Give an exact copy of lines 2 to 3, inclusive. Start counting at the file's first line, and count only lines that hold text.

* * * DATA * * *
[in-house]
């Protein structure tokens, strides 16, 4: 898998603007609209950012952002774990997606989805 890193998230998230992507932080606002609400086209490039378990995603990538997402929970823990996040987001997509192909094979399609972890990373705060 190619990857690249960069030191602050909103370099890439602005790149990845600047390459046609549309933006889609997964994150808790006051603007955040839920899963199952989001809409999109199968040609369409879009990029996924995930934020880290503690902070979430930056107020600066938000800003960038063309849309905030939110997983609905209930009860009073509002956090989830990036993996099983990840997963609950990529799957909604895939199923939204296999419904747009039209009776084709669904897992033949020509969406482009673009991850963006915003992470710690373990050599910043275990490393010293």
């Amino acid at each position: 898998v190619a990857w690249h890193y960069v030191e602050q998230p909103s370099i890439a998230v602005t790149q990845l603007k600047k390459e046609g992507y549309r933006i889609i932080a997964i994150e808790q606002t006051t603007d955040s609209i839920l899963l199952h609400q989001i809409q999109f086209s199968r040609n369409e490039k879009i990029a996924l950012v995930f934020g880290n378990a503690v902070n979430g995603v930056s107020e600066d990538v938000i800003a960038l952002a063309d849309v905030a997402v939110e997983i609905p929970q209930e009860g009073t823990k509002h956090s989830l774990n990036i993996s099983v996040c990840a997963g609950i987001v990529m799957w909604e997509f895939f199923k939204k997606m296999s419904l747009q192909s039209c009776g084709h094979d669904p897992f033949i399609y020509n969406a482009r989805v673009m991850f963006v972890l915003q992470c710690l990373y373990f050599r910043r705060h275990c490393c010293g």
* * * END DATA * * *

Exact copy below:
């Protein structure tokens, strides 16, 4: 898998603007609209950012952002774990997606989805 890193998230998230992507932080606002609400086209490039378990995603990538997402929970823990996040987001997509192909094979399609972890990373705060 190619990857690249960069030191602050909103370099890439602005790149990845600047390459046609549309933006889609997964994150808790006051603007955040839920899963199952989001809409999109199968040609369409879009990029996924995930934020880290503690902070979430930056107020600066938000800003960038063309849309905030939110997983609905209930009860009073509002956090989830990036993996099983990840997963609950990529799957909604895939199923939204296999419904747009039209009776084709669904897992033949020509969406482009673009991850963006915003992470710690373990050599910043275990490393010293």
């Amino acid at each position: 898998v190619a990857w690249h890193y960069v030191e602050q998230p909103s370099i890439a998230v602005t790149q990845l603007k600047k390459e046609g992507y549309r933006i889609i932080a997964i994150e808790q606002t006051t603007d955040s609209i839920l899963l199952h609400q989001i809409q999109f086209s199968r040609n369409e490039k879009i990029a996924l950012v995930f934020g880290n378990a503690v902070n979430g995603v930056s107020e600066d990538v938000i800003a960038l952002a063309d849309v905030a997402v939110e997983i609905p929970q209930e009860g009073t823990k509002h956090s989830l774990n990036i993996s099983v996040c990840a997963g609950i987001v990529m799957w909604e997509f895939f199923k939204k997606m296999s419904l747009q192909s039209c009776g084709h094979d669904p897992f033949i399609y020509n969406a482009r989805v673009m991850f963006v972890l915003q992470c710690l990373y373990f050599r910043r705060h275990c490393c010293g």